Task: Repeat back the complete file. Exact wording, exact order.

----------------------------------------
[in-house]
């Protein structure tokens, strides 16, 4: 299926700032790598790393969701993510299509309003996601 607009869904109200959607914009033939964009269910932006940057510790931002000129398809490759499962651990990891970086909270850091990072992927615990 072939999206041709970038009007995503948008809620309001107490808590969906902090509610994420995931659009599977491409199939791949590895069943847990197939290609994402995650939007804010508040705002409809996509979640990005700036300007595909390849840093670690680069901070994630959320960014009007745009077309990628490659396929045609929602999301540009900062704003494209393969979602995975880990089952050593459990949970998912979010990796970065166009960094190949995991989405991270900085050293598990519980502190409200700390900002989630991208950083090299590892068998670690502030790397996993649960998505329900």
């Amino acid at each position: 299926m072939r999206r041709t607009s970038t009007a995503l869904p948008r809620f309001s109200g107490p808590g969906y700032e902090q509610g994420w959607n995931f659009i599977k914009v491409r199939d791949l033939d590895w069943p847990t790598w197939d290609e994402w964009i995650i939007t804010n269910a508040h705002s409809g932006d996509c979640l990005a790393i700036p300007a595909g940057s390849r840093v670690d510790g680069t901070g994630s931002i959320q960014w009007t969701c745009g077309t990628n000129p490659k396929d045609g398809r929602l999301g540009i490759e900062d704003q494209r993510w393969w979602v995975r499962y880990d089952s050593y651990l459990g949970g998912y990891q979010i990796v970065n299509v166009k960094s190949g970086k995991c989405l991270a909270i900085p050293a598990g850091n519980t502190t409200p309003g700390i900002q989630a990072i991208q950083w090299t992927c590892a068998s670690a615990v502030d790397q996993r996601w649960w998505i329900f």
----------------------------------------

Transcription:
[in-house]
């Protein structure tokens, strides 16, 4: 299926700032790598790393969701993510299509309003996601 607009869904109200959607914009033939964009269910932006940057510790931002000129398809490759499962651990990891970086909270850091990072992927615990 072939999206041709970038009007995503948008809620309001107490808590969906902090509610994420995931659009599977491409199939791949590895069943847990197939290609994402995650939007804010508040705002409809996509979640990005700036300007595909390849840093670690680069901070994630959320960014009007745009077309990628490659396929045609929602999301540009900062704003494209393969979602995975880990089952050593459990949970998912979010990796970065166009960094190949995991989405991270900085050293598990519980502190409200700390900002989630991208950083090299590892068998670690502030790397996993649960998505329900």
């Amino acid at each position: 299926m072939r999206r041709t607009s970038t009007a995503l869904p948008r809620f309001s109200g107490p808590g969906y700032e902090q509610g994420w959607n995931f659009i599977k914009v491409r199939d791949l033939d590895w069943p847990t790598w197939d290609e994402w964009i995650i939007t804010n269910a508040h705002s409809g932006d996509c979640l990005a790393i700036p300007a595909g940057s390849r840093v670690d510790g680069t901070g994630s931002i959320q960014w009007t969701c745009g077309t990628n000129p490659k396929d045609g398809r929602l999301g540009i490759e900062d704003q494209r993510w393969w979602v995975r499962y880990d089952s050593y651990l459990g949970g998912y990891q979010i990796v970065n299509v166009k960094s190949g970086k995991c989405l991270a909270i900085p050293a598990g850091n519980t502190t409200p309003g700390i900002q989630a990072i991208q950083w090299t992927c590892a068998s670690a615990v502030d790397q996993r996601w649960w998505i329900f």